Joshua

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Joshua

Located: United States

Symptoms: ADHD, Connective tissue disorder, Dermatofibrosarcoma protuberans, Dilated aortic root, Exostosis (bone spur), Gastroesophageal reflux disease (GERD), Hydroureter, Hypertension, Mitral valve prolapse and regurgitation, Nearsightedness and astigmatism, Overgrowth, Panic disorder, Supraventricular tachycardia

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Joshua was born six weeks early on November 6, 1984. He was 6 lbs 12.5 oz and 20.5” long with a head circumference of 34.5 cm. He had normal APGAR scores at birth. Doctors felt my due date must have been wrong because he was so big until after 24 hours old he became very jaundiced and he was not able to keep his body temperature up on his own. He spent five days in NICU and during that time I just knew something was not right.

Joshua was our second son. James, our first, is 15 months older. Joshua is now coming up on his 36th birthday and is 6’5” and 265 lbs with a size 17 shoe. He also has a younger brother, Patrick, and younger sister, Kaitlyn.

Joshua was a beautiful baby! He slept a lot and nursed very often. After six months, he started becoming colicky. He had a very strong startle reflex and could not even tolerate the wind blowing on his body. He met most of his early development milestones, always on the latest end of normal. He walked at 18 months. He has only had one febrile seizure, at two years old.

Between the ages of two and five he started developing many ear infections and had to have tubes put in the ears, undergo an adenoid/tonsillectomy, and have his uvula trimmed. We began to notice oral motor delays: muffled speech, drooling, and a lack of pronunciation. (Currently, he speaks very fast, and we often have to slow him down and have him repeat himself for us to understand.) At this age Josh never qualified for any type of therapy, but by age 5 we were able to get him into sensory integration programs at our local university through our perseverance. It was awesome! The program helped give us a better understanding of Joshua’s strengths and weaknesses. Joshua gained a better sense of self awareness and improved his fine and gross motor skills. By the end of the program he was able to take the training wheels off his bicycle!

Throughout preschool we began to notice his developmental and social delays. After kindergarten it was evident that Josh needed extra help in the classroom, however, because of his lack of diagnosis we were referred to a neurologist, who diagnosed him with “minimal cerebral dysfunction.” This diagnosis helped get him in special education programs, speech therapy, and occupational therapy.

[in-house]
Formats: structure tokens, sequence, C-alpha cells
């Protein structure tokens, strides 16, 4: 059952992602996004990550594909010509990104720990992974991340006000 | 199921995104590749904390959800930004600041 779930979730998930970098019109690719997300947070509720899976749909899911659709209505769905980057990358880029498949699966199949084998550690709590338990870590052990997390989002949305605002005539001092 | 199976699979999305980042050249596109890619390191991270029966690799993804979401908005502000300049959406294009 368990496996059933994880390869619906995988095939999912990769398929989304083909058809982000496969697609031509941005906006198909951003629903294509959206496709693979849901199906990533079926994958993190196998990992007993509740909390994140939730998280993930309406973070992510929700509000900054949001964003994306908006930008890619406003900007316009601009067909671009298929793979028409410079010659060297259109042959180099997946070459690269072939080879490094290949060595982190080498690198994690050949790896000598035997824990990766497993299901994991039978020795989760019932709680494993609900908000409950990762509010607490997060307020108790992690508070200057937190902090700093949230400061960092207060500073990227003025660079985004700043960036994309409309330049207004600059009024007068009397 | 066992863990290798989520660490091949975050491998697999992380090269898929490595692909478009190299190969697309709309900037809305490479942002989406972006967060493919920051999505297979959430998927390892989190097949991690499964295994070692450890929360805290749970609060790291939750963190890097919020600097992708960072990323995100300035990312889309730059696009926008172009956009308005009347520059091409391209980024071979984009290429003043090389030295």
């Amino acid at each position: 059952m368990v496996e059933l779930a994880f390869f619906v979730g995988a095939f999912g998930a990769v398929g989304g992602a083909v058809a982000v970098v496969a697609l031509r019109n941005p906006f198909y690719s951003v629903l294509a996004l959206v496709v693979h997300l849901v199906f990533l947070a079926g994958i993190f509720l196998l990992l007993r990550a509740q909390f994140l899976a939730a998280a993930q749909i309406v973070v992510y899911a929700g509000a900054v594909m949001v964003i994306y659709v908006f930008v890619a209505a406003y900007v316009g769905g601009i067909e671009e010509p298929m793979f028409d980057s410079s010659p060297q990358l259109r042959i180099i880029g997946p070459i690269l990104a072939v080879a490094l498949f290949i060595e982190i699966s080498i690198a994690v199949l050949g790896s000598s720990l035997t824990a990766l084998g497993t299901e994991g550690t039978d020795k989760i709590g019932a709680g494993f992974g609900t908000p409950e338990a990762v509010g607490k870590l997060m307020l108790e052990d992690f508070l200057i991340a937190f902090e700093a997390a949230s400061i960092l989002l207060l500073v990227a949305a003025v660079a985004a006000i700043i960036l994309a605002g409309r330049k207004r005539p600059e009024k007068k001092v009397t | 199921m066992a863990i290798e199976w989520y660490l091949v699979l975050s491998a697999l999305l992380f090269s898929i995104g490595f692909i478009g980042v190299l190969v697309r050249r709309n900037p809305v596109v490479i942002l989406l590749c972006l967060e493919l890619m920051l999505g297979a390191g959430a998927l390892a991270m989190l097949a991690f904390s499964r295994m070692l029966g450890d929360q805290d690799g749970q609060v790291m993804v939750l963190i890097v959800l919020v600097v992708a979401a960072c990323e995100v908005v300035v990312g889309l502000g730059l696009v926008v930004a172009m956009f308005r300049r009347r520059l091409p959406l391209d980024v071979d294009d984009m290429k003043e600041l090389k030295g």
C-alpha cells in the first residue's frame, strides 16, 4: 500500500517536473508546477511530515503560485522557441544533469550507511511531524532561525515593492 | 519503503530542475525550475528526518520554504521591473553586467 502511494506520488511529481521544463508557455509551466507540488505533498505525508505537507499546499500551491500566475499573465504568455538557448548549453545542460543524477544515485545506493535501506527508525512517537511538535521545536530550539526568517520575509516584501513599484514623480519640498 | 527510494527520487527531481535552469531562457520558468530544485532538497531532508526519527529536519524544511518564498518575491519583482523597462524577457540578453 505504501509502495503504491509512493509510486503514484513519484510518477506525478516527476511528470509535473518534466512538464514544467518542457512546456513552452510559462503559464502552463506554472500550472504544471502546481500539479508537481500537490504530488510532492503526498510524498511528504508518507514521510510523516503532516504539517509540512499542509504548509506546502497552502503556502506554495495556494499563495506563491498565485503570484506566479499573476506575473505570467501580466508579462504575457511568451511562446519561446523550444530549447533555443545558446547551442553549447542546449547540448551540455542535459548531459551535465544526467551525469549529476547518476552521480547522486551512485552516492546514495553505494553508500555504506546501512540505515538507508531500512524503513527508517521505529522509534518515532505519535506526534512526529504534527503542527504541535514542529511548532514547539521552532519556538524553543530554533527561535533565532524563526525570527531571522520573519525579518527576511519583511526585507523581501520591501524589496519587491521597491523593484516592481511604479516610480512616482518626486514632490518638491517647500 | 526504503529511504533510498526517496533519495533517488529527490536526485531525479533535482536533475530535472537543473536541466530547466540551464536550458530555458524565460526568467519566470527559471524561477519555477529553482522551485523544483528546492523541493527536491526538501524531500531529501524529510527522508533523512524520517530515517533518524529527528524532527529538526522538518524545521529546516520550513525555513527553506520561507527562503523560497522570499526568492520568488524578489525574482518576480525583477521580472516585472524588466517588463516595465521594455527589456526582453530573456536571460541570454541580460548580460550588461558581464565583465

As an adolescent Josh was very thin and tall, and he hit 6’ by 12 years old. He developed kyphosis and wore a back brace for a few years. At age 16 he was diagnosed with mitral valve prolapse and regurgitation and we chose to undergo mitral valve replacement surgery at that time. Since then he has undergone or been diagnosed with connective tissue disorder, craces, eye glasses for nearsightedness and astigmatism, night terrors, varicocele repair, inguinal hernia surgery, dermatofibrosarcoma protuberans removal, two pre-cancerous mole removals, exostosis (bone spur), hypertension, panic Disorder, gastroesophageal reflux disease GERD, hydroureter, ADHD, dilated aortic root, supraventricular tachycardia, infective (bacterial) endocarditis, second heart surgery with tissue mitral valve, and three separate electrophysiology studies with catheter ablations.

Despite everything that Josh has undergone throughout his 35 years, he is known as our “gentle giant” with a perpetual smile on his face. Joshua is a very busy guy and loves his routine. During the week he attends an adult day program, and he is active in dancing, bowling, and exercise classes and enjoys seeing movies on the weekend with friends. Joshua is a very loving, caring, intuitive, outgoing, helpful, and happy guy. When he gets in trouble he is very eager to please afterward and worries. Despite his large stature Joshua frightens very easily and is a bit clumsy.

One thing we have learned through these various health issues is that he has an extremely high pain tolerance, and oftentimes he says he is in 10 out of 10 pain with a smile on his face. It has been a long journey for Joshua and our family and it is truly an amazing feeling to know we are not alone anymore.

Written by his mother Catherine.